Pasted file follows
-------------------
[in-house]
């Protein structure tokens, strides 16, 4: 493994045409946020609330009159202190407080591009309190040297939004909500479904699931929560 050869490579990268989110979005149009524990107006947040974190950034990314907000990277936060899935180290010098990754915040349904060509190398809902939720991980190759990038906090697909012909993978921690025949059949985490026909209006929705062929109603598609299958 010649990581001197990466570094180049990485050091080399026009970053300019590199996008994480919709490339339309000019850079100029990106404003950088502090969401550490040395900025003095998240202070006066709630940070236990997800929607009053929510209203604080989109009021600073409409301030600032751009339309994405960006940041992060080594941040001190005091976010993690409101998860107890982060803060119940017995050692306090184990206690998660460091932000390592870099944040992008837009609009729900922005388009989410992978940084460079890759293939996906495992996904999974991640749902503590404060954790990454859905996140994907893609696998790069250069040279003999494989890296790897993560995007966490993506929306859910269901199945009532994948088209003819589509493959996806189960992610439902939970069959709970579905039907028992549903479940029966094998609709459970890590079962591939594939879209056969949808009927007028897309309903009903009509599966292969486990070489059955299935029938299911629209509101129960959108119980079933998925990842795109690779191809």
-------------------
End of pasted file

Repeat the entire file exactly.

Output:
[in-house]
């Protein structure tokens, strides 16, 4: 493994045409946020609330009159202190407080591009309190040297939004909500479904699931929560 050869490579990268989110979005149009524990107006947040974190950034990314907000990277936060899935180290010098990754915040349904060509190398809902939720991980190759990038906090697909012909993978921690025949059949985490026909209006929705062929109603598609299958 010649990581001197990466570094180049990485050091080399026009970053300019590199996008994480919709490339339309000019850079100029990106404003950088502090969401550490040395900025003095998240202070006066709630940070236990997800929607009053929510209203604080989109009021600073409409301030600032751009339309994405960006940041992060080594941040001190005091976010993690409101998860107890982060803060119940017995050692306090184990206690998660460091932000390592870099944040992008837009609009729900922005388009989410992978940084460079890759293939996906495992996904999974991640749902503590404060954790990454859905996140994907893609696998790069250069040279003999494989890296790897993560995007966490993506929306859910269901199945009532994948088209003819589509493959996806189960992610439902939970069959709970579905039907028992549903479940029966094998609709459970890590079962591939594939879209056969949808009927007028897309309903009903009509599966292969486990070489059955299935029938299911629209509101129960959108119980079933998925990842795109690779191809």